Whatever the price of admission to the Trans-Pacific Partnership, Canada seems willing to pay it. Such is the federal government’s determination to take its place in the nascent trading bloc. While membership has its conditions, none of them are known. Some are secret, the rest yet to be determined.
Coming late to the talks, Canada must commit in advance to closed chapters of the agreement, of which little has been disclosed. New signatories may also have to forfeit veto rights on agreements reached while awaiting accession. And members must be willing to visit all aspects of trade, thus threatening Canada’s supply-management system for dairy and poultry farmers.
To critics, Canada is negotiating while blindfolded and gagged, all to gain access to such economic powerhouses as New Zealand and Brunei. Canada’s existing trade agreements with the U.S., Mexico, Colombia and others, after all, already cover almost 90% of the TPP’s combined $20-trillion market.
At first, Canada resisted overtures to join the group, which was conceived in 2005 as an offshoot of the Asia-Pacific Economic Cooperation meetings. Two events sparked Canada’s change of heart: the failure of the World Trade Organization’s Doha Round and the admission of the United States to the TPP.
The TPP quickly became the best hope for a modern, multinational free-trade agreement, one that could eventually include the powers of the Asia-Pacific, says John Manley, president of the Canadian Council of Chief Executives. “With Doha being stalled, this is the only supraregional trade negotiation that shows promise on the planet.”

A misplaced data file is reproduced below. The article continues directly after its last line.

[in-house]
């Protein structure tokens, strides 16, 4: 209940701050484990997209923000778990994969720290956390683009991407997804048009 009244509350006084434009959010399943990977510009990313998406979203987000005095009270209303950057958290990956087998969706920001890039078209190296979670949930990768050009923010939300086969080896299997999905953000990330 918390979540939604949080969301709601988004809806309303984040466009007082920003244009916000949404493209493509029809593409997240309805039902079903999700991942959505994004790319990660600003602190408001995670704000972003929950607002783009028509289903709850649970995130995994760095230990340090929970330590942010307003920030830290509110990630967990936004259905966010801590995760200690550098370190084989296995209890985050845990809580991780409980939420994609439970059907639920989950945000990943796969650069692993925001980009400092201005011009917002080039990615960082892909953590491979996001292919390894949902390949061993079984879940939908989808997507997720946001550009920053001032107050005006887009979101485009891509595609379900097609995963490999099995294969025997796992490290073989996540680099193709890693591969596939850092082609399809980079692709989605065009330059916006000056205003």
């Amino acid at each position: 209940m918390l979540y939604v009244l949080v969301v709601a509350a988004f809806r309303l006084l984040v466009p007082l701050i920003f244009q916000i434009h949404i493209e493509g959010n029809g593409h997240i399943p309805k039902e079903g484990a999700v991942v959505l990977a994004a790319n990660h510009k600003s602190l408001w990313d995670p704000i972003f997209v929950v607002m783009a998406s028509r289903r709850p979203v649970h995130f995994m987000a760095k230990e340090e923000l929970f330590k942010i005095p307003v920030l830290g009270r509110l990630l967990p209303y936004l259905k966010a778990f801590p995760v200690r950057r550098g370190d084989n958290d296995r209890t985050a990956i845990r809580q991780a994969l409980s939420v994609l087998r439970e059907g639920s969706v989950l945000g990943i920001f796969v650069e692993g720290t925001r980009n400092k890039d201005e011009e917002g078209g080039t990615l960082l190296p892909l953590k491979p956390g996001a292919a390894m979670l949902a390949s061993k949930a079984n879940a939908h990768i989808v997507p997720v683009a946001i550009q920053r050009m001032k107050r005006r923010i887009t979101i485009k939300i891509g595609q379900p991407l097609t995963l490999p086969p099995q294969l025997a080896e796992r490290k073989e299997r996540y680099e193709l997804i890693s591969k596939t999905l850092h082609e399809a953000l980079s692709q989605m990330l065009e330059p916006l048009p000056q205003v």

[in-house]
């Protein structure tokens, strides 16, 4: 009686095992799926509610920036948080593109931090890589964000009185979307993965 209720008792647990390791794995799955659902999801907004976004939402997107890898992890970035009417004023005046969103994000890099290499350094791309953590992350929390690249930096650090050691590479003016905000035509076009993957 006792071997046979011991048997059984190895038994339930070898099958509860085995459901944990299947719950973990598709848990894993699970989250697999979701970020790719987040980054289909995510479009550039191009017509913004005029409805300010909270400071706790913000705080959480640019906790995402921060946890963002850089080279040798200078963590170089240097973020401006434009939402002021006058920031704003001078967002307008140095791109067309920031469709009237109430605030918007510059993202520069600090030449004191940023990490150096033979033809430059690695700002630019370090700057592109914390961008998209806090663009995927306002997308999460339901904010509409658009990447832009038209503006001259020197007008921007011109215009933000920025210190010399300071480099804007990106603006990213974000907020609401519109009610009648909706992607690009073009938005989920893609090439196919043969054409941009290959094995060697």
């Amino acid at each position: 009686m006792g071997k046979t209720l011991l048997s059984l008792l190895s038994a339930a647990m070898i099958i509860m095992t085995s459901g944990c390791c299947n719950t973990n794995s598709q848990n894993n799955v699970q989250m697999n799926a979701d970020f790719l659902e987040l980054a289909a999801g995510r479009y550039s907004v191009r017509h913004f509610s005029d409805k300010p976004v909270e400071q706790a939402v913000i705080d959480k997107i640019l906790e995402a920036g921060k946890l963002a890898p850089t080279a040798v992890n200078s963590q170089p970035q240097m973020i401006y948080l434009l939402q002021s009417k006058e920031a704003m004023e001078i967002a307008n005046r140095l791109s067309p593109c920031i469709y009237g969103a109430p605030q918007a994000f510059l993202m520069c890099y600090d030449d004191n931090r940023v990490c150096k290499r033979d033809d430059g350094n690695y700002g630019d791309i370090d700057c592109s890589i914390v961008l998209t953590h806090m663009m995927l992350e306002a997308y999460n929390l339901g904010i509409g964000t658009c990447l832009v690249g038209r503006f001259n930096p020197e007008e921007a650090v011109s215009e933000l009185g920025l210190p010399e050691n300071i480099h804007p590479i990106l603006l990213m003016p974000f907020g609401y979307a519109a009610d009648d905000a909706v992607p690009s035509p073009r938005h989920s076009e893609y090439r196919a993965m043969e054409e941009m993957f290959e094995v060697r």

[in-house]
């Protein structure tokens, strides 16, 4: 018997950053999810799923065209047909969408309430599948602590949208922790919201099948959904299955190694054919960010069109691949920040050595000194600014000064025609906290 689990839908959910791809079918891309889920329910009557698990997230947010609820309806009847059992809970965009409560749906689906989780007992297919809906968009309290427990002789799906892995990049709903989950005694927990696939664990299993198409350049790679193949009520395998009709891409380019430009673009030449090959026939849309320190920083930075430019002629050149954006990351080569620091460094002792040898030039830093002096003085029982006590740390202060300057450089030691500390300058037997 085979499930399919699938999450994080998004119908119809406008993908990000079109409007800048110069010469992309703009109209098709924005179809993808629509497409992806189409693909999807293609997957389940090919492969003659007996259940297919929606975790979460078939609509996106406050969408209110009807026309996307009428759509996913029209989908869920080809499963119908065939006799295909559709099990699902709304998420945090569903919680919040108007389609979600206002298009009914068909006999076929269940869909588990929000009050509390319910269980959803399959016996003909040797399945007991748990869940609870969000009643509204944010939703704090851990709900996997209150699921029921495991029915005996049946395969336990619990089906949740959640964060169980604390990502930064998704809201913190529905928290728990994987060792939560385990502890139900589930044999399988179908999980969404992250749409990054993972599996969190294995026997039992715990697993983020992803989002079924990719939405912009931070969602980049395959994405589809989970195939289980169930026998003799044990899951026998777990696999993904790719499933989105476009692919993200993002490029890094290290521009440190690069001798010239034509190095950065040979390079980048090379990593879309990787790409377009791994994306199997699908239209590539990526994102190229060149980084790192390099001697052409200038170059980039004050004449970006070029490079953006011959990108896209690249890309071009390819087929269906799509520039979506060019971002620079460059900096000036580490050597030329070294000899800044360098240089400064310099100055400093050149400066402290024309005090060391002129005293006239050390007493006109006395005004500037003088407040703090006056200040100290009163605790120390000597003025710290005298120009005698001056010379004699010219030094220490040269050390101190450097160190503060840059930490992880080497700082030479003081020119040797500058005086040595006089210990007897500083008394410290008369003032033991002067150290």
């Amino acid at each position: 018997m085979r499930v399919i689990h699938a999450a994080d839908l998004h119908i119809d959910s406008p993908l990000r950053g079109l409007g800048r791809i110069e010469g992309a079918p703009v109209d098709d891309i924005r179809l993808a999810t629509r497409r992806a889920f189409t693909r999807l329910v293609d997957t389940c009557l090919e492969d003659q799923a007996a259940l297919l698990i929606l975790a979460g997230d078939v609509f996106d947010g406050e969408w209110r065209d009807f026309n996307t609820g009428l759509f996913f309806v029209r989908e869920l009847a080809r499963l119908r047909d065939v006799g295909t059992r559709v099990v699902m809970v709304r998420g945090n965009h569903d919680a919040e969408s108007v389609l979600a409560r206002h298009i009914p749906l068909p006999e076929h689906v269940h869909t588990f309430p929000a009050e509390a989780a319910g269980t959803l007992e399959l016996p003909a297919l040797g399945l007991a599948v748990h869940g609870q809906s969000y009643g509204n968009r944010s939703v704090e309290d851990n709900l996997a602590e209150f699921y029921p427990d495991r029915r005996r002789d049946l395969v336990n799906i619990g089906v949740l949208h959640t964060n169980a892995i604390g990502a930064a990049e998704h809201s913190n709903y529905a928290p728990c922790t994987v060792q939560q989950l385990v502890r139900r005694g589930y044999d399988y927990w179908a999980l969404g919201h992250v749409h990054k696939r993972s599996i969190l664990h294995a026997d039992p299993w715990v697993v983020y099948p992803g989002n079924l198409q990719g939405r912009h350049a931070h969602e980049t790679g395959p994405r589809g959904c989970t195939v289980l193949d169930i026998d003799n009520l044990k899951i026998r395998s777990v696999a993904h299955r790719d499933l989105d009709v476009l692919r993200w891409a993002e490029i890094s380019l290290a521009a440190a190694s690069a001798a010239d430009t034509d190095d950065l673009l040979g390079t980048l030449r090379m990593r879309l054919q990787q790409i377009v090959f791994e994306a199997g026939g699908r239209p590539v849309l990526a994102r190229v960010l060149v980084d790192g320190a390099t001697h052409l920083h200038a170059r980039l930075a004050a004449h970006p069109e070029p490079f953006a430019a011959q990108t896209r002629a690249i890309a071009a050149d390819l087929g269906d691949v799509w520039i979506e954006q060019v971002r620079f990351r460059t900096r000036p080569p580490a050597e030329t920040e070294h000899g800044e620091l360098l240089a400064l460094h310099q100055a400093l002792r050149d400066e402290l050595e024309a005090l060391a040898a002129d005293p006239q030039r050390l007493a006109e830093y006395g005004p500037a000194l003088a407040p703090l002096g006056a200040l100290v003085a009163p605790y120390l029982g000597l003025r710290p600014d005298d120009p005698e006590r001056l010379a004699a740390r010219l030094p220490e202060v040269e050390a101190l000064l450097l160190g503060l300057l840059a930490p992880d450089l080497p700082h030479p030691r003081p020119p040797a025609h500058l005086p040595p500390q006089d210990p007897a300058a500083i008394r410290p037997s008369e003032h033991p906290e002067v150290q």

The potential of the TPP comes into focus when considering the possible future participation of South Korea, Japan and China. China’s suspicions of the organization as a U.S.-led strategy to contain Chinese growth will subside, Manley says. “I believe ultimately China will be part of the TPP. In that case, I’d much rather be able to negotiate with the clout of the United States than trying to do it bilaterally.”
In the meantime, membership in the free-trade group at least gets Canada in China’s neighbourhood, says Laura Dawson, a former adviser at the U.S. State Department and president of Dawson Strategic, an Ottawa trade consultancy. “It will get us participating in Asian supply chains and Asian investment flows. We’ll be with the TPP partners selling into China, rather than competing against those partners for market share.” To opt out could also put our trade with the U.S. at risk.
Dawson says the potential benefits of Canada’s participation outweigh the costs, which, in any event, have been overstated. It’s believed that only one chapter of the trade agreement dealing with small and medium-sized enterprises has been closed. That’s after 12 rounds of talks—a pace that leaves little chance of the most contentious negotiations finishing before Canada takes its seat at the table. And while Canada has far from committed to ending supply management, a defence of protectionism should not be allowed to undermine Canadian influence in what could become the world’s most important trade agreement.